Our . More than any other product, these candles are very much of the city and tied to the store’s location. They are poured into our custom glassware by a local candlemaker just a few blocks away and are inspired by the different seasonal scents of the city.
What is this season’s theme?
We’re getting to that time of year where everyone is at the beach and out surfing. While our products don’t follow a strict seasonal timeline, we’re introducing our own take on the summer necessities: towels, books, and umbrellas for those tropical showers.
Are you carrying any new products and/or undiscovered gems you’re particularly excited about?
We have a line of ceramics commissioned from our friend that aren’t sold anywhere else. Lauren is our neighbor and produces her ceramics line out of her home studio in St. Augustine.
What’s been a consistent best seller?
Moglea’s printed goods, the cards in particular, do really well for us. People love to buy gifts for others, and these cards are accessible, playful, and unique. Many of them are one of a kind hand-painted pieces.
Does the store have its own line?
All YIELD products are essentially our “house brand.” YIELD products feature heavily in the store: from our housewares to our jewelry and bags.
Any special events/exhibits/pop ups/collaborations coming up?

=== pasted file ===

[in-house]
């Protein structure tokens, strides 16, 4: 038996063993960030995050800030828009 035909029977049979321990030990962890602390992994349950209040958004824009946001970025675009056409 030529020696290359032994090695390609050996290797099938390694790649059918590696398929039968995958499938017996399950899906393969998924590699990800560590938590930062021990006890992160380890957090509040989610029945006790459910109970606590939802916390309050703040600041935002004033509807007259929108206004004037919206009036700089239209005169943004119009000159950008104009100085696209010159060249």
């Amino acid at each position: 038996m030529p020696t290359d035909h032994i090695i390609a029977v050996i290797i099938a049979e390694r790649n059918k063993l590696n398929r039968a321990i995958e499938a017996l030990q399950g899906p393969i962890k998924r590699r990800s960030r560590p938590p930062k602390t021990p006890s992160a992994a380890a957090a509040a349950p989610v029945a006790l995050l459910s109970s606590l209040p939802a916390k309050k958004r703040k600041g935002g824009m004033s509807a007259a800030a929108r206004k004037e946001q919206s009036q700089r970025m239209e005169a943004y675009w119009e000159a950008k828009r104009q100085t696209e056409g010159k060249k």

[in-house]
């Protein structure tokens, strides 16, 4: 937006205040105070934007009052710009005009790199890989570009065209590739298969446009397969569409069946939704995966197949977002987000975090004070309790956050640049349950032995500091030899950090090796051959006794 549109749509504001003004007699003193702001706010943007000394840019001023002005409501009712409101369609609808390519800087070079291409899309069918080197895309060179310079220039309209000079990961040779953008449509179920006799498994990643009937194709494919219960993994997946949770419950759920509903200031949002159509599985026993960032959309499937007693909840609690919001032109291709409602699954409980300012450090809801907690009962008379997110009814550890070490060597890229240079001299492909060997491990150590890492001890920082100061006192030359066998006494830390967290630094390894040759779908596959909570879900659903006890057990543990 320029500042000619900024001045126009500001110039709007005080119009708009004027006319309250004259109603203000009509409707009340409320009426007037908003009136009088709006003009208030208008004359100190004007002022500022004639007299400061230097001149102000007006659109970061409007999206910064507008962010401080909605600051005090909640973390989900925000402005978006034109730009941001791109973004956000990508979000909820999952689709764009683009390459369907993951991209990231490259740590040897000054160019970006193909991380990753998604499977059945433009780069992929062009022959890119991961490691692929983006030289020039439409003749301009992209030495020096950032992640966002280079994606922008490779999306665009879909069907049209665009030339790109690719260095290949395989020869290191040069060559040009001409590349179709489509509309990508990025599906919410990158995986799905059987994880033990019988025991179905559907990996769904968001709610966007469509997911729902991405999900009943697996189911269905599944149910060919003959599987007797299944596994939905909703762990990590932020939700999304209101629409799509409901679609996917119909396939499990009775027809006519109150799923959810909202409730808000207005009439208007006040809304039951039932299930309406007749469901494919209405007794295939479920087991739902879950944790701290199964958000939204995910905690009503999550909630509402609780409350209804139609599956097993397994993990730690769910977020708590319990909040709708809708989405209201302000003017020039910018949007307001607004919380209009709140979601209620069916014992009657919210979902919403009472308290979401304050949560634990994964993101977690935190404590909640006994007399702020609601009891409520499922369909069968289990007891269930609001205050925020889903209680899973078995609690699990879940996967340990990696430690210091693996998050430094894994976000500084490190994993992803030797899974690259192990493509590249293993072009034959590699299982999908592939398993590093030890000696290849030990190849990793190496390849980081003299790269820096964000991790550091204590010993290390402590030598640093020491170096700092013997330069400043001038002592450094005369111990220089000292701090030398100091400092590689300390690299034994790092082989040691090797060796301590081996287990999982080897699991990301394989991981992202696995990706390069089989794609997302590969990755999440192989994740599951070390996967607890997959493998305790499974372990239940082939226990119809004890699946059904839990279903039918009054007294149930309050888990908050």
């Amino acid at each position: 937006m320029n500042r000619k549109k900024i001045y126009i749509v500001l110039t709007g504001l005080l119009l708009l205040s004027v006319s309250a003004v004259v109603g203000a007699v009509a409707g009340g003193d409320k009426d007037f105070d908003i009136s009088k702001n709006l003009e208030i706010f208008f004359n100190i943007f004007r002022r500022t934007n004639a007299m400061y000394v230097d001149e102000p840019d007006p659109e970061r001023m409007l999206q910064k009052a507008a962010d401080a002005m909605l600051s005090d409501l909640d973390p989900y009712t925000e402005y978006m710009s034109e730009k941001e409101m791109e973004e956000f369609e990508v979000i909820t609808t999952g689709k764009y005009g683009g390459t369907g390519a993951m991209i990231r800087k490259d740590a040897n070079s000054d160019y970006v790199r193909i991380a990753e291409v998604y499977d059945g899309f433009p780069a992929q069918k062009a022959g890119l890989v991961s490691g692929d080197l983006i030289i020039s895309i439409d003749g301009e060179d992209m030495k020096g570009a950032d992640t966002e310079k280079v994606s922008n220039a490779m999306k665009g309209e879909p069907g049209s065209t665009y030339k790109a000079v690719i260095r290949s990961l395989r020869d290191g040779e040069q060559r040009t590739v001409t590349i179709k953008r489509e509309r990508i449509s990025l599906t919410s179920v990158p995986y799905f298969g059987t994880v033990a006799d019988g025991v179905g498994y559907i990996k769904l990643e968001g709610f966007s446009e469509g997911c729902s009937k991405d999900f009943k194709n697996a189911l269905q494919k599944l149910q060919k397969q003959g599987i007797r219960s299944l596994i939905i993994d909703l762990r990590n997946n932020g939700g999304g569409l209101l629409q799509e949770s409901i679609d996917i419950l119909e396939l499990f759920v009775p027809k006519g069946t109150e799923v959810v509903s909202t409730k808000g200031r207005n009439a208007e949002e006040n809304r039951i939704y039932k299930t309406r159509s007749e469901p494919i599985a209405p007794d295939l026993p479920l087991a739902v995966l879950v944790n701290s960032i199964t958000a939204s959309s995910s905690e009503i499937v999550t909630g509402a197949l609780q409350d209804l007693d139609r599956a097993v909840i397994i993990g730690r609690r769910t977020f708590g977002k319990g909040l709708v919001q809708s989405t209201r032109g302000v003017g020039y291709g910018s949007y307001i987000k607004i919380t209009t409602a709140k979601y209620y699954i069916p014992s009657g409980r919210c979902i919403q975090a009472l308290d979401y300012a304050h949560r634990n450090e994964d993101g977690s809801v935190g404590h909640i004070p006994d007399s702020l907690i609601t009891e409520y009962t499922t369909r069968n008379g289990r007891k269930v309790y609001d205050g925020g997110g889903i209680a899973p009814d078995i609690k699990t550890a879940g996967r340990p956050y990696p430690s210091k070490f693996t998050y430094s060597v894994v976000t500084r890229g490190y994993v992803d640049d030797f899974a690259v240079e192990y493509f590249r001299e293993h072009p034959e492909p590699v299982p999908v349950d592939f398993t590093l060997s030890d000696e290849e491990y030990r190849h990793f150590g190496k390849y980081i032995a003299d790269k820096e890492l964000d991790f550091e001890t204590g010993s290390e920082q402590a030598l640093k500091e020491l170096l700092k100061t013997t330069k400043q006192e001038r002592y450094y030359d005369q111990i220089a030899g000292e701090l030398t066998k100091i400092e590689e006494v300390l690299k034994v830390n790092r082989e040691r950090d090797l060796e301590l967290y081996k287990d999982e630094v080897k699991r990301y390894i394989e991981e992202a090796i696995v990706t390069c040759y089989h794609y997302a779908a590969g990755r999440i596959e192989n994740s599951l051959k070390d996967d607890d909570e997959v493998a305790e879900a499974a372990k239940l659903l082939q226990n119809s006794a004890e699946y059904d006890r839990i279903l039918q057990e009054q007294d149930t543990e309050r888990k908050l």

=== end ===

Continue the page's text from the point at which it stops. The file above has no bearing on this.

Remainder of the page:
We have a pop-up in the works by a local surfboard maker who produces stunning artisan boards.
Do you have anything from the store in your own home?
We have quite a bit in our house and have had to exhibit restraint, especially with the books and candles. It goes both ways though; many objects in the store are products that we used to seek out for ourselves online before there was a local store that carried them.
What’s next for you and your store?
We launched our online store obscurashop.com not too long ago and are in the midst of building out our web presence with some larger scale furniture and objects that won’t fit in our tiny shop. Since we have some locally oriented products and objects made by small independent makers, we’re excited to make that work available to a broader audience.
What’s one lesson you’ve learned since opening your store?
Opening the store has reinforced the importance of delegation and assigning ownership of roles. Since Rachel and I are balancing many things and don’t get to man the shop ourselves, we’ve worked with the team to have a clear definition of roles and responsibilities. It’s not only critical for managing the workload, but it’s also empowering for everyone to be able to take charge and make decisions within their segment of work.
If you could give one piece of advice to someone who wants to follow a similar path to yours, what would it be?
Don’t let the unknowns stop you in any business venture. Find people who are further along the path and ask a bunch of questions. Use this to learn from other people’s mistakes/successes, but also be wary of letting anyone tell you that there is a specific formula. Ask them about their experiences first, their turning points, how they came upon their niche/customer. Look for patterns. Those are often the most valuable lessons, not necessarily their direct advice for you. Most success comes with a great amount of risk, and as long as you do your homework, understand the context of your audience, and come through with a great amount of passion and determination, you will figure it out.
To visit Obscura, visit 51-C Cordova Street, St. Augustine, FL 32084.